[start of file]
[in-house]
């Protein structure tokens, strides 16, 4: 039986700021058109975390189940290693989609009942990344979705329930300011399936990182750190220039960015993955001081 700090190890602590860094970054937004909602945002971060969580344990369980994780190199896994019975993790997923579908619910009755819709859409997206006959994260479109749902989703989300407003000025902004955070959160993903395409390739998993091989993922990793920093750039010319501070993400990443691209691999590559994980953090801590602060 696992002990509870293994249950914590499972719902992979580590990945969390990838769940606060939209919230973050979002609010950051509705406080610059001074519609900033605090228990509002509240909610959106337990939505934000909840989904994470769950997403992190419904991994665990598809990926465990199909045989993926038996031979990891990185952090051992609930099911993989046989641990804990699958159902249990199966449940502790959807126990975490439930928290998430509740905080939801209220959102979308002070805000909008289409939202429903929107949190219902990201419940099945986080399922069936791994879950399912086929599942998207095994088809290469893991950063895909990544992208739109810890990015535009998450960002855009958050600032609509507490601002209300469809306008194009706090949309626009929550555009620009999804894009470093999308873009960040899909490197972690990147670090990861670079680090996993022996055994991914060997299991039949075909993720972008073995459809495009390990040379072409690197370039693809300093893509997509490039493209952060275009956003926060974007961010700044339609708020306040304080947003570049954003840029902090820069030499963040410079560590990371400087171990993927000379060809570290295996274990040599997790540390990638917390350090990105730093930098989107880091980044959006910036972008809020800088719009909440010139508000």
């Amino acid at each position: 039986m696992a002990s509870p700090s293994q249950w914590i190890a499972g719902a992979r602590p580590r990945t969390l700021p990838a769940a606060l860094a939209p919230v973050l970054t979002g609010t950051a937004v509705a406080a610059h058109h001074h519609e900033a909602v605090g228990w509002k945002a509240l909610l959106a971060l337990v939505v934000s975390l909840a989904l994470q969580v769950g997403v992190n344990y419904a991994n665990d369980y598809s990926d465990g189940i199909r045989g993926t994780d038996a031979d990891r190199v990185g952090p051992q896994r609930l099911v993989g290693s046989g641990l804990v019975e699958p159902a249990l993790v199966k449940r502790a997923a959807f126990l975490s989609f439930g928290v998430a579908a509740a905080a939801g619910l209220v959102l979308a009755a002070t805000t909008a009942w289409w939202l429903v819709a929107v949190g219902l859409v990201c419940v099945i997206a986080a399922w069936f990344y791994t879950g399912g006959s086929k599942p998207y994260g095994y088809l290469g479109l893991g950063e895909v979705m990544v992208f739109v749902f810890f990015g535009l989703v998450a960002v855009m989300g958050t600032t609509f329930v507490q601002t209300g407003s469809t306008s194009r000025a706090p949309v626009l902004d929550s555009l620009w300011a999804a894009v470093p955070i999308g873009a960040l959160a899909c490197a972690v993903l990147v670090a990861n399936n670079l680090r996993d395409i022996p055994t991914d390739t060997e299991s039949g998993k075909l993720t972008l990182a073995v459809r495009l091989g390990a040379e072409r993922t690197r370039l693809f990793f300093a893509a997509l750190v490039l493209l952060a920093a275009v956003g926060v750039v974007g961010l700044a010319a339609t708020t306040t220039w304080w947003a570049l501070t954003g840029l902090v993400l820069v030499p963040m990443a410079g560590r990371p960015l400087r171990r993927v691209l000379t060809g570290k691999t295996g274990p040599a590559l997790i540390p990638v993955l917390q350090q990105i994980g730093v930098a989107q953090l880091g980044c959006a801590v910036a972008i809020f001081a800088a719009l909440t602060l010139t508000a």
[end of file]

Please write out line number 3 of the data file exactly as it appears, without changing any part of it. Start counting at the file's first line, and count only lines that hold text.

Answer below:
């Amino acid at each position: 039986m696992a002990s509870p700090s293994q249950w914590i190890a499972g719902a992979r602590p580590r990945t969390l700021p990838a769940a606060l860094a939209p919230v973050l970054t979002g609010t950051a937004v509705a406080a610059h058109h001074h519609e900033a909602v605090g228990w509002k945002a509240l909610l959106a971060l337990v939505v934000s975390l909840a989904l994470q969580v769950g997403v992190n344990y419904a991994n665990d369980y598809s990926d465990g189940i199909r045989g993926t994780d038996a031979d990891r190199v990185g952090p051992q896994r609930l099911v993989g290693s046989g641990l804990v019975e699958p159902a249990l993790v199966k449940r502790a997923a959807f126990l975490s989609f439930g928290v998430a579908a509740a905080a939801g619910l209220v959102l979308a009755a002070t805000t909008a009942w289409w939202l429903v819709a929107v949190g219902l859409v990201c419940v099945i997206a986080a399922w069936f990344y791994t879950g399912g006959s086929k599942p998207y994260g095994y088809l290469g479109l893991g950063e895909v979705m990544v992208f739109v749902f810890f990015g535009l989703v998450a960002v855009m989300g958050t600032t609509f329930v507490q601002t209300g407003s469809t306008s194009r000025a706090p949309v626009l902004d929550s555009l620009w300011a999804a894009v470093p955070i999308g873009a960040l959160a899909c490197a972690v993903l990147v670090a990861n399936n670079l680090r996993d395409i022996p055994t991914d390739t060997e299991s039949g998993k075909l993720t972008l990182a073995v459809r495009l091989g390990a040379e072409r993922t690197r370039l693809f990793f300093a893509a997509l750190v490039l493209l952060a920093a275009v956003g926060v750039v974007g961010l700044a010319a339609t708020t306040t220039w304080w947003a570049l501070t954003g840029l902090v993400l820069v030499p963040m990443a410079g560590r990371p960015l400087r171990r993927v691209l000379t060809g570290k691999t295996g274990p040599a590559l997790i540390p990638v993955l917390q350090q990105i994980g730093v930098a989107q953090l880091g980044c959006a801590v910036a972008i809020f001081a800088a719009l909440t602060l010139t508000a």